Good indicators are, the candidate can describe the system, and give examples of initiatives or parts she knows really well and can explain tradeoffs, which shows she has interest and brings more value than mere implementing what someone else proposed. If she speaks with enthusiasm, that’s even a greater indicator for engagement.
For the problem solving skills, I challenge with new requirements for their system. For example, how would they change it in case the traffic is significantly higher, adding a mobile client and supporting near realtime dashboards.
This question takes up most of the time, and leaves the candidate a lot of room to choose what she wants to talk about and in particular gives the chance to shine.
Tell me about your experience with Kafka
Often candidates mention an interesting technology in their CV. This is an opportunity to dig deeper and check whether it is just a buzzword that the candidate has heard about or actually worked with. If they really did, they can explain it (I sometimes ask them to describe it to me as if I am a new developer joining their team) and why it was chosen (for example, why Kafka and not RabbitMQ?), what was the purpose and so on. More examples can be: AWS, graph database, working with huge volume of traffic, realtime, performance tuning and microservices.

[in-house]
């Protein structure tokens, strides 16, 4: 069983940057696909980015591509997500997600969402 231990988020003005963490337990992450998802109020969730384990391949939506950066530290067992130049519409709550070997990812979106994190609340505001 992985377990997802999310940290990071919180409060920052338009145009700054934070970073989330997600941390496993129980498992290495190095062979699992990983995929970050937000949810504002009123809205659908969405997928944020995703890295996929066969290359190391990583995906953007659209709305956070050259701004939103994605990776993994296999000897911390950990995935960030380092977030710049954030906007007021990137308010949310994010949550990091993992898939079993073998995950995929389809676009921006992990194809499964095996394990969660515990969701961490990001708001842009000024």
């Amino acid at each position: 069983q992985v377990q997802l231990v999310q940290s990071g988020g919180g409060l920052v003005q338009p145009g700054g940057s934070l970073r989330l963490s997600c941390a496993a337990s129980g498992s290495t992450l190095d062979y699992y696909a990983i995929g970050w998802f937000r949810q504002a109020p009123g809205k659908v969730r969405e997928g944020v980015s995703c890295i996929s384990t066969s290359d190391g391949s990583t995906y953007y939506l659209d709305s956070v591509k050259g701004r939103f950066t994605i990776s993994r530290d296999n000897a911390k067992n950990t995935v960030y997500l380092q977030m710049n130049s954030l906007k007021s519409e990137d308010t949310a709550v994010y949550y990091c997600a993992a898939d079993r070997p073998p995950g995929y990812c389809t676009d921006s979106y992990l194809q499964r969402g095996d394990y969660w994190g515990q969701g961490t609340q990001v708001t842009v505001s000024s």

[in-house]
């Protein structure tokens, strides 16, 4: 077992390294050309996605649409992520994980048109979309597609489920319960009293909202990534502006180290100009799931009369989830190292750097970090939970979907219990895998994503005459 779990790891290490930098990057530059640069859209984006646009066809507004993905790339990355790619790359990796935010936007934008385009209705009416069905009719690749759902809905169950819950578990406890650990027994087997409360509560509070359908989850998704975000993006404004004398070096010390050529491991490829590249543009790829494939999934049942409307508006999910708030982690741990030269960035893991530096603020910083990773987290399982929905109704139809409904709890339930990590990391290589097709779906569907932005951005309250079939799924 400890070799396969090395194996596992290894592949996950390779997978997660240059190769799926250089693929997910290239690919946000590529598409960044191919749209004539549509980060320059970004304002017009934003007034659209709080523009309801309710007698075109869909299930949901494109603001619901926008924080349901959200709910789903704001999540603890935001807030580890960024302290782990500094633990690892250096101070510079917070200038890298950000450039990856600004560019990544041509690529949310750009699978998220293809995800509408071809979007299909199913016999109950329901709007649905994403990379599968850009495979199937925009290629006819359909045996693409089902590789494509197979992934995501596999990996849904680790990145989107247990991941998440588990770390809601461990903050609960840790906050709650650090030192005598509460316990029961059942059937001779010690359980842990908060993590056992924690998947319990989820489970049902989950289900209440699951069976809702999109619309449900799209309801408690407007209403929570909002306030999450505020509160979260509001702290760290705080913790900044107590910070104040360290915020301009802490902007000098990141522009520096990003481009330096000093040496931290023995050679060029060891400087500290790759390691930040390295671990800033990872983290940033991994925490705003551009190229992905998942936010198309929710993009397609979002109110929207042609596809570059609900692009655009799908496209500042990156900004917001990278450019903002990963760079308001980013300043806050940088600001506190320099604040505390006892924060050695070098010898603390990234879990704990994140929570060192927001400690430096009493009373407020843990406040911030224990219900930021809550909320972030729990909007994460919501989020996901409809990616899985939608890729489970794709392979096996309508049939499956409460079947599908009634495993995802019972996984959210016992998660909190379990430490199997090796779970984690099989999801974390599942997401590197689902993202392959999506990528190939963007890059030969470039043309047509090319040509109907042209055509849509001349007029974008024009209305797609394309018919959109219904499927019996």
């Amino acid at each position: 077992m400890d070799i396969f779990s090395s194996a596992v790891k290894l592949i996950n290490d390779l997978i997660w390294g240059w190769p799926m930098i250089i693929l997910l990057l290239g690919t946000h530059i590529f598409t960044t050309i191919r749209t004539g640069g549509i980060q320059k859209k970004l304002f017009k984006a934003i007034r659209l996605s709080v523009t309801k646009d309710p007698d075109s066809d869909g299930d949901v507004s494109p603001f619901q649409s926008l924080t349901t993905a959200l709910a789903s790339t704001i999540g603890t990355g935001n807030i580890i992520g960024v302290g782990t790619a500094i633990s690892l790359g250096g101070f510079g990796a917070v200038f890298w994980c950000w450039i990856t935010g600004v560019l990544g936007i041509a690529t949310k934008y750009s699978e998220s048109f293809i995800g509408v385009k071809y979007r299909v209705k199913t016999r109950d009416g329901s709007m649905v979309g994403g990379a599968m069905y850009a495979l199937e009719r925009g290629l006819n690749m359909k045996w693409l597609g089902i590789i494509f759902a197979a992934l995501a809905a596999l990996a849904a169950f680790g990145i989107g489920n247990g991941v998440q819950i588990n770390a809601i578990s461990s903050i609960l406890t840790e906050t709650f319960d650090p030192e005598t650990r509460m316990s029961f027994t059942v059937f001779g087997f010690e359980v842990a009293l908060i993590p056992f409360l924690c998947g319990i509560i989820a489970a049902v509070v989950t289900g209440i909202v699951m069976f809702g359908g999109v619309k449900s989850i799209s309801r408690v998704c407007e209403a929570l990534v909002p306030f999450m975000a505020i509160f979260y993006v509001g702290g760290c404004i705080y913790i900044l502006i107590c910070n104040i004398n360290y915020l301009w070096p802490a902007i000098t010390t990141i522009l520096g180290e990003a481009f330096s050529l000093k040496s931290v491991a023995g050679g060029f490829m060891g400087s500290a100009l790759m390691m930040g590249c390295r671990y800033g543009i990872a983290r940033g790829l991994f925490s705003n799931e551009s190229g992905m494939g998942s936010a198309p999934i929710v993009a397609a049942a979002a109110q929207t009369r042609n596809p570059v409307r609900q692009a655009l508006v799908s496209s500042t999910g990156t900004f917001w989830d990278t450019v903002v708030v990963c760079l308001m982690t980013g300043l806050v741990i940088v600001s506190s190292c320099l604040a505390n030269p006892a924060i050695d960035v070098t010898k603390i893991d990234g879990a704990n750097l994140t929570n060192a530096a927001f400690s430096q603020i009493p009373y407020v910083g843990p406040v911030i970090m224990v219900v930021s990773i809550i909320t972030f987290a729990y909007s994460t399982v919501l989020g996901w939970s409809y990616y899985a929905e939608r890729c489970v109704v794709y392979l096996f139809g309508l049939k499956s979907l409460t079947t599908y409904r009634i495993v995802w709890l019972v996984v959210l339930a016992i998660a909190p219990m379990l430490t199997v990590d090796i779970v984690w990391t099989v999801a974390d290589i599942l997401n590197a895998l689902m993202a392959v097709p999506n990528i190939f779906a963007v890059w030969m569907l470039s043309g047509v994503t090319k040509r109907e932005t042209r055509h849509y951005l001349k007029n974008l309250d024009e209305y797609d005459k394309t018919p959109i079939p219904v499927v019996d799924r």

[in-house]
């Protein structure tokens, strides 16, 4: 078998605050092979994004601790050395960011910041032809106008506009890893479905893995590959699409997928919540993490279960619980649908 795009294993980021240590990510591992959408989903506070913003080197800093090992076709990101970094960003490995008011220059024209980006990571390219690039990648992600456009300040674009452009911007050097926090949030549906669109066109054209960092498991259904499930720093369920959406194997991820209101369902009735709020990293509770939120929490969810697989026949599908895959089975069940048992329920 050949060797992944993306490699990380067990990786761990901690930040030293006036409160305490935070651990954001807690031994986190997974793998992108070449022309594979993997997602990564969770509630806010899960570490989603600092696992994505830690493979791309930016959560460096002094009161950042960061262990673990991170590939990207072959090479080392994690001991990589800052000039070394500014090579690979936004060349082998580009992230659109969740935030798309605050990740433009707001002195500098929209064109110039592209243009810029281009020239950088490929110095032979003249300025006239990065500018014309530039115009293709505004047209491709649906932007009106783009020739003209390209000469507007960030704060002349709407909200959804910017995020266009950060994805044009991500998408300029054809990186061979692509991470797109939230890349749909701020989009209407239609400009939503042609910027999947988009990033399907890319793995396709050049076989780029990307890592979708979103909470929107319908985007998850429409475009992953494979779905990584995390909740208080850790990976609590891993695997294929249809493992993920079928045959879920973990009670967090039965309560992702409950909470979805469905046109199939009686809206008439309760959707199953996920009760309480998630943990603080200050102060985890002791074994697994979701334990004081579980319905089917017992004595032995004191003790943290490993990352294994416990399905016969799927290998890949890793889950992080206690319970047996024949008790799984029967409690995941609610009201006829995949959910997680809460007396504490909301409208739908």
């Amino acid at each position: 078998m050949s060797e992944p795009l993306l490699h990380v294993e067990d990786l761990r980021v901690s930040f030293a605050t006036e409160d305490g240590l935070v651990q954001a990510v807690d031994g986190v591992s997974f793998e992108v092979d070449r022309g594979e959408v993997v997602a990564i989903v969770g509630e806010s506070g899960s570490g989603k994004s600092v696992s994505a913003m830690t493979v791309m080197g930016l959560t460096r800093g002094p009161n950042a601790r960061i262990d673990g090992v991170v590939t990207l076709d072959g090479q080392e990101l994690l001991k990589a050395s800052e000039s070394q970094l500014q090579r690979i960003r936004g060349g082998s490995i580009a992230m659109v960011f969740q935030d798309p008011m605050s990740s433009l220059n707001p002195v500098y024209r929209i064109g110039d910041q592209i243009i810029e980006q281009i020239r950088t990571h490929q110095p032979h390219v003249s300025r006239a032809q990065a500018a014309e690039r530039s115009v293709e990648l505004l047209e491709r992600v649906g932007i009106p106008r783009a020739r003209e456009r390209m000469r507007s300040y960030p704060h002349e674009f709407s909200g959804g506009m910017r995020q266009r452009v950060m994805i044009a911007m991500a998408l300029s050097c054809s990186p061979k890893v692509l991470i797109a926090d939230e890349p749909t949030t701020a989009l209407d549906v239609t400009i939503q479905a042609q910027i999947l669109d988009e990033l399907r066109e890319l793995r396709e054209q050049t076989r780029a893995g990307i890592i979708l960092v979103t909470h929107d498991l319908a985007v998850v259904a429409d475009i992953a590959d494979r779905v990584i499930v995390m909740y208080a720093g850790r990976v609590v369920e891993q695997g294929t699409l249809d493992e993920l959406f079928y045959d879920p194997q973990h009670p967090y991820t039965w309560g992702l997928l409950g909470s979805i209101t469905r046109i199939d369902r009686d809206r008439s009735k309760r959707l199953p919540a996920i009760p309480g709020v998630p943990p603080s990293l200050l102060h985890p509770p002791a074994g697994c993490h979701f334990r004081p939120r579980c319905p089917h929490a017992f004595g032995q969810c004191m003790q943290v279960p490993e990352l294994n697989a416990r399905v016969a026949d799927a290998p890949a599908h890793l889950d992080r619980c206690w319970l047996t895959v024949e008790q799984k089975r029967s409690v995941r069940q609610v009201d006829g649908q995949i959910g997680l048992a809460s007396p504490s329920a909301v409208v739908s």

A bad example is if the candidate mentions AWS, but the only experience is manually uploading files to S3.
How does the code you write gets to production?
The purpose is to assert that the candidate has some knowledge outside the actual “coding”. I hope to hear a modern process, for example, pushing via git, opening a pull request, tests are automatically run on continuous integration server, code is reviewed and fixed, then merged. Then it could be something like automatically creating a docker image and pushing it, etc. Hopefully candidates do not respond with “no idea” or sending modified source code files to someone who uploads via FTP. Of course, most of the time, it’s not their call how the pipeline looks like, so they might describe it with criticism or how they would implement their ideal one, which is a good sign.
Can you describe your work process?
Here I want to see how they worked — was it as part of a team? Completely alone, executing requests of managers? How they communicate, receive feedback (e.g. code review, retrospective meeting). How they worked with the product manager, QA and team lead. The candidate might get emotional at some parts, for example “It was so annoying, I had to update a ticket in our ticketing system instead of just coding”, or “mandatory code reviews really helped me improve my skills”.
I also ask to describe a case of disagreement with colleagues and how they resolved it. Preferably, they presented arguments and facts first, suggested to collect data, research or build a PoC, and didn’t go to the team lead to decide immediately.